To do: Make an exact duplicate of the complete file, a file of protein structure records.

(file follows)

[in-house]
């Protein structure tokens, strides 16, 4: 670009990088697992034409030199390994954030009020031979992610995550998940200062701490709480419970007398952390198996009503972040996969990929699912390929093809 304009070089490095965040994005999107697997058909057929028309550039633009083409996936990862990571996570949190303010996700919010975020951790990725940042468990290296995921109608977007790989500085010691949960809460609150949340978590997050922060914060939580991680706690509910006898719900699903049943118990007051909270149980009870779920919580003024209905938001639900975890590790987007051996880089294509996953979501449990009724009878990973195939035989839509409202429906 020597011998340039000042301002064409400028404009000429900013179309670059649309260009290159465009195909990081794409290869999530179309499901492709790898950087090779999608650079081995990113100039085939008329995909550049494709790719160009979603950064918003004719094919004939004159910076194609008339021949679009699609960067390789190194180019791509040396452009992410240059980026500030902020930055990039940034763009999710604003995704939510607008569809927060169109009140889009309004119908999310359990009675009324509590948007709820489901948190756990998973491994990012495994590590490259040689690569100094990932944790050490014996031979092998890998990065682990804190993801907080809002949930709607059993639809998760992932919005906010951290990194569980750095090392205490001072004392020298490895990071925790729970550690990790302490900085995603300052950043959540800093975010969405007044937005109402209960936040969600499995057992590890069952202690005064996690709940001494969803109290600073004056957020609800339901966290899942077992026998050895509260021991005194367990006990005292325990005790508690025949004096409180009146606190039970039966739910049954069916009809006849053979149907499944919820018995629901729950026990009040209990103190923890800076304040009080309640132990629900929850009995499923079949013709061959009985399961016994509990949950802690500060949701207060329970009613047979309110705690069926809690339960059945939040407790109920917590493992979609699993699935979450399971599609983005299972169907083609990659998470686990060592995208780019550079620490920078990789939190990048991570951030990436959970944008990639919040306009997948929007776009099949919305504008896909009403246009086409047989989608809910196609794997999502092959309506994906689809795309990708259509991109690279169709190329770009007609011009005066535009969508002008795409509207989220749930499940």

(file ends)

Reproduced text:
[in-house]
């Protein structure tokens, strides 16, 4: 670009990088697992034409030199390994954030009020031979992610995550998940200062701490709480419970007398952390198996009503972040996969990929699912390929093809 304009070089490095965040994005999107697997058909057929028309550039633009083409996936990862990571996570949190303010996700919010975020951790990725940042468990290296995921109608977007790989500085010691949960809460609150949340978590997050922060914060939580991680706690509910006898719900699903049943118990007051909270149980009870779920919580003024209905938001639900975890590790987007051996880089294509996953979501449990009724009878990973195939035989839509409202429906 020597011998340039000042301002064409400028404009000429900013179309670059649309260009290159465009195909990081794409290869999530179309499901492709790898950087090779999608650079081995990113100039085939008329995909550049494709790719160009979603950064918003004719094919004939004159910076194609008339021949679009699609960067390789190194180019791509040396452009992410240059980026500030902020930055990039940034763009999710604003995704939510607008569809927060169109009140889009309004119908999310359990009675009324509590948007709820489901948190756990998973491994990012495994590590490259040689690569100094990932944790050490014996031979092998890998990065682990804190993801907080809002949930709607059993639809998760992932919005906010951290990194569980750095090392205490001072004392020298490895990071925790729970550690990790302490900085995603300052950043959540800093975010969405007044937005109402209960936040969600499995057992590890069952202690005064996690709940001494969803109290600073004056957020609800339901966290899942077992026998050895509260021991005194367990006990005292325990005790508690025949004096409180009146606190039970039966739910049954069916009809006849053979149907499944919820018995629901729950026990009040209990103190923890800076304040009080309640132990629900929850009995499923079949013709061959009985399961016994509990949950802690500060949701207060329970009613047979309110705690069926809690339960059945939040407790109920917590493992979609699993699935979450399971599609983005299972169907083609990659998470686990060592995208780019550079620490920078990789939190990048991570951030990436959970944008990639919040306009997948929007776009099949919305504008896909009403246009086409047989989608809910196609794997999502092959309506994906689809795309990708259509991109690279169709190329770009007609011009005066535009969508002008795409509207989220749930499940």